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IG: jasonlikedthis
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My neighbor just bought a new 370Z manual trans. I believe it's the 323hp one.Any way we never raced from a dig or rollon. But we did play in the mountains. Let's just say my slighty modded heavy ass auto GC got respect on those tight twisty mtn roads,lol. Still love the 370Z platform, just wish it had back seats.
Yeah, my buddy has the 2009 370z. These were straight line races from a 40-60 roll and he got me all runs. Was thinking I could of kept up a little better after my tune but guess not lol. My o2 housing is definitely a restriction!! The Z's are some good crafted machines.
 

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Still love the 370Z platform, just wish it had back seats.
Exactly why I haven't dropped the hammer on a 370 yet. I've had my eye on the Nismo since it released in '09, but I really needed rear seats. I'm looking at a '14 with low mileage now. Not replacing my Genny, just another car for datenite with the Mrs.
 

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I work at a dealership and drive many different vehicles every week. Honestly, after a full day driving everything from 370s and Challengers to S550 Benzs and 4, 5 and 6-series Bimmers, I'm happy to get into my Genny. It might not be the fastest nor the most luxurious, but I bought it because I liked it and after 4+ years of ownership, I still thoroughly enjoy it. That said, I've driven many of the GC's competitors and they don't stack up to the GC imho. The FR-S/BRZ twins are underpowered and suffer from poor interior design and lack of quality. Their stock wheels and tires beg to be put on a Corolla while the back seats are useless. The Camaros are too heavy with poor visibility from inside and like the Challys and Chargers, they're gas-hungry. The IS250/350s look nice but are underpowered and unimpressive in the interior department. The G37s also have nice sheet metal and a decent exhaust note, but are overpriced considering they have almost the same features as a 3.8 Track/Ultimate. Don't get me wrong, I'm an admirer of cars in general, regardless of make/model, but our cars are truly unique in many different ways, even if they're Hyundais. ;)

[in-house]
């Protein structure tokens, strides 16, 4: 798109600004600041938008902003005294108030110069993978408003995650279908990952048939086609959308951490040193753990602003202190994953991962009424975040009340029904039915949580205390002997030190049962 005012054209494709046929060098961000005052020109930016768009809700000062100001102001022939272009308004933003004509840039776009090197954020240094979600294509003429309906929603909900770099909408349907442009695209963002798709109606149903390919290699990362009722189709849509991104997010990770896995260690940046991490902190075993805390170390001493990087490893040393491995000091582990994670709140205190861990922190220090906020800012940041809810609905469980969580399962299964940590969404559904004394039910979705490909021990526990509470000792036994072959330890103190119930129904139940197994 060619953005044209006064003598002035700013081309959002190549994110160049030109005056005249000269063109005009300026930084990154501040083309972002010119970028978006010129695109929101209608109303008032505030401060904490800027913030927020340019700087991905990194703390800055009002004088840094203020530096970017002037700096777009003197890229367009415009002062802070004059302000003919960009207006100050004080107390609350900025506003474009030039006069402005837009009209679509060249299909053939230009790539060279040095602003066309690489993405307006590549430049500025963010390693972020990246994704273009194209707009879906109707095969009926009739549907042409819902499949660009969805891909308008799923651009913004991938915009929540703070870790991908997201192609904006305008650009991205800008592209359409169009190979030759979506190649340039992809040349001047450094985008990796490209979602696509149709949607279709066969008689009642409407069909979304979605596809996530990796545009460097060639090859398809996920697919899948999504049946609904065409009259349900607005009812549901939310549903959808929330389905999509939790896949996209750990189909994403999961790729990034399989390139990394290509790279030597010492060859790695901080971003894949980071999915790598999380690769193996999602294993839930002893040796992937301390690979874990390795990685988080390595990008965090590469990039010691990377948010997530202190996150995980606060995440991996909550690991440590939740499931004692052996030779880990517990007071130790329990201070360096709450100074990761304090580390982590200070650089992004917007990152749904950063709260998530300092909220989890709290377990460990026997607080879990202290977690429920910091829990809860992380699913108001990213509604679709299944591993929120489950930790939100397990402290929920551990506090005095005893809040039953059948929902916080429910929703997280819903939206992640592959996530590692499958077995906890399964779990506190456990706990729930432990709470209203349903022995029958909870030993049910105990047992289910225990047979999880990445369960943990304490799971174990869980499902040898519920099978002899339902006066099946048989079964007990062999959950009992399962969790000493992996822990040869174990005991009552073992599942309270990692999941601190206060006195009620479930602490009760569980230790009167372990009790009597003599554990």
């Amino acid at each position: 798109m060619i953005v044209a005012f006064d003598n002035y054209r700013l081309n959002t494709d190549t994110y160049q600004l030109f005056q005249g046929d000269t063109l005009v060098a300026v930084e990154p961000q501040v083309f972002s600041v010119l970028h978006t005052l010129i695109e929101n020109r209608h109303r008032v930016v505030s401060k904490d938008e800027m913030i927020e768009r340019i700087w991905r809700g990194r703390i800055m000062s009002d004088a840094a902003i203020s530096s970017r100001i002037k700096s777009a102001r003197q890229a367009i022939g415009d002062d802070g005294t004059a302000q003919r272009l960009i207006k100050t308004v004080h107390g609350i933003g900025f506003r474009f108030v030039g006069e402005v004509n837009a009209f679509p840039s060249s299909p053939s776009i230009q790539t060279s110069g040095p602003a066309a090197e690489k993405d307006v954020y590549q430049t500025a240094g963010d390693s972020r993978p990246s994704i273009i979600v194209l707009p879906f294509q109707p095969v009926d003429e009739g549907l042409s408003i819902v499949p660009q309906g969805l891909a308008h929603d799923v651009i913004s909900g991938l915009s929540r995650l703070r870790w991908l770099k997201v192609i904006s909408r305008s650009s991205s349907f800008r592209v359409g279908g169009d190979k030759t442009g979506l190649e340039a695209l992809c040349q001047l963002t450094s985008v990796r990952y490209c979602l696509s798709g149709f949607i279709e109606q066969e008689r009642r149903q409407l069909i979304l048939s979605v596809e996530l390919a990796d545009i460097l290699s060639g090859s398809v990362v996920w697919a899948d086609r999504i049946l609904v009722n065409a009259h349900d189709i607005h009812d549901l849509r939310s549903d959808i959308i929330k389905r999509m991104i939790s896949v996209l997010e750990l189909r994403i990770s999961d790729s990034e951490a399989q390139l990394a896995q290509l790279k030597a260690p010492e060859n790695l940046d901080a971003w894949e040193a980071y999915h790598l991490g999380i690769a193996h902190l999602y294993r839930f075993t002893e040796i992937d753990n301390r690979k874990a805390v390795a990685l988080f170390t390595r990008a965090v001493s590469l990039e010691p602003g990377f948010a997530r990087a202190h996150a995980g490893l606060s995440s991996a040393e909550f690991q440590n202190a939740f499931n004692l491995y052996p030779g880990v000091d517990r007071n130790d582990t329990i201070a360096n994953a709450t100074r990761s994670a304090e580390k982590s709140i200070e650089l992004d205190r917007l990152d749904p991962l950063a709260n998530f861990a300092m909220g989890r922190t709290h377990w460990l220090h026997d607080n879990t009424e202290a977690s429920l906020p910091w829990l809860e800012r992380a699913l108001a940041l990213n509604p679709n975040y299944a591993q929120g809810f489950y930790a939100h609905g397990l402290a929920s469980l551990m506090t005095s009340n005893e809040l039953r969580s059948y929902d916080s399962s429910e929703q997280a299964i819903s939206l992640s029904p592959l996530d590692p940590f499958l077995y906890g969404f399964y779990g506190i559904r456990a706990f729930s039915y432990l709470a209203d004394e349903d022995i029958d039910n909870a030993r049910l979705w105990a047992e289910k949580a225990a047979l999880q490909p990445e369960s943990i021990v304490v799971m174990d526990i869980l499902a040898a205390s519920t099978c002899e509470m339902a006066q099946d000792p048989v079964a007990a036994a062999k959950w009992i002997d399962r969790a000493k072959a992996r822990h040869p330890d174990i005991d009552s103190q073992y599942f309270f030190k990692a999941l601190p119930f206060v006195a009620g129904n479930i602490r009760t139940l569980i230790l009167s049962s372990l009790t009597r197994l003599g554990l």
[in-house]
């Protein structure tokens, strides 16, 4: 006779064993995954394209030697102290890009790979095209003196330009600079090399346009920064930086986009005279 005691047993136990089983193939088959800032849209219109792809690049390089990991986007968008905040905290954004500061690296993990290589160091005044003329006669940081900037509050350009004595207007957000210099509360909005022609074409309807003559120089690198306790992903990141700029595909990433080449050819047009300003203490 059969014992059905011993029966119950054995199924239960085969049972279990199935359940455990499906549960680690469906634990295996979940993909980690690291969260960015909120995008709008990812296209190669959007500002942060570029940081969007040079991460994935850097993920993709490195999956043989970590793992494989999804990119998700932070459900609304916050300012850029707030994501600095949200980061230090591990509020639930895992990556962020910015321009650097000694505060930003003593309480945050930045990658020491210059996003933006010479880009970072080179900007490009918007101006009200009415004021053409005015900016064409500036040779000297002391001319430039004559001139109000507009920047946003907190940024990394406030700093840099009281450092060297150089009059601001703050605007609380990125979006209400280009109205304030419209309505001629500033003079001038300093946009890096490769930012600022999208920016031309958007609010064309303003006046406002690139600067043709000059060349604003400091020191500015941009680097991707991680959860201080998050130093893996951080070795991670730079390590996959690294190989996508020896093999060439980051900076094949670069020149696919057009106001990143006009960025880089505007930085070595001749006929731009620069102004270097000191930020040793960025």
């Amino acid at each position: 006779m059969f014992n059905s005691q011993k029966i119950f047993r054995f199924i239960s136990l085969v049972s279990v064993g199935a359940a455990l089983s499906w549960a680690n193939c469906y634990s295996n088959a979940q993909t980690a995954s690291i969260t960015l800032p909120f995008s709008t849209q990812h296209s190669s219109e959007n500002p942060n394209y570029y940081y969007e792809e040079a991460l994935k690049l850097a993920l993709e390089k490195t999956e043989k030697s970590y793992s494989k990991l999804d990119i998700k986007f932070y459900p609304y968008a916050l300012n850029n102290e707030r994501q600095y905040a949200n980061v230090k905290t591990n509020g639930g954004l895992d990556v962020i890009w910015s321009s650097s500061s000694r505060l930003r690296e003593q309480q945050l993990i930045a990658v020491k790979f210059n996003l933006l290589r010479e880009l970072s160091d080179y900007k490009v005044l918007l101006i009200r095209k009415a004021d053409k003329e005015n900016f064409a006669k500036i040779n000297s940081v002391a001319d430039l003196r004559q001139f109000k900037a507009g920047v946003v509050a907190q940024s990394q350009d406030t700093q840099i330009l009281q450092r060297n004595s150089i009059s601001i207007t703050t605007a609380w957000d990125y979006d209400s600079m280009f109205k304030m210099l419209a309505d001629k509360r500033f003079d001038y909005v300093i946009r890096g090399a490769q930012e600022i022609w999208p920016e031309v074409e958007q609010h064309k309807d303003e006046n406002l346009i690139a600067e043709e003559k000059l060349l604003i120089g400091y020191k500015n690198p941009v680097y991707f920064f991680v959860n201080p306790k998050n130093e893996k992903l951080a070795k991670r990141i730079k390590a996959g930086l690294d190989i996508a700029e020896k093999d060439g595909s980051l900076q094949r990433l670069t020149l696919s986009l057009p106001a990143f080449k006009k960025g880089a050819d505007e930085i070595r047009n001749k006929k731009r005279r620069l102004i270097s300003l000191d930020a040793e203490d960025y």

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@Humble1 Did you try the 2.0T as well? I wonder what your take is, when comparing it to those cars and its direct competitors I mean. I haven't driven as many different cars as you and possibly others in this Forum, so I wonder :).
 

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@Humble1 Did you try the 2.0T as well? I wonder what your take is, when comparing it to those cars and its direct competitors I mean. I haven't driven as many different cars as you and possibly others in this Forum, so I wonder :).
I wonder, is it really that different? I mean, the ride 2.0 vs 3.8. I have the 3.8 but never tried the 2.0
 

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shorttrack
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Turbo 2.0's are slow .>:D
 

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I ran a 370 from a roll at 40+ and like 3 car lenths on it on my 2016 r-spec i dont have a tune i belive the genesis has more high speed than the z 370
 

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shorttrack
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I researched before choosing my 2014 3.6 R-spec, 340 plus crank hp 3.8 V6 vs 270 plus crank hp turbo 2.0 was my reason I purchased the 3.8 V 6 option .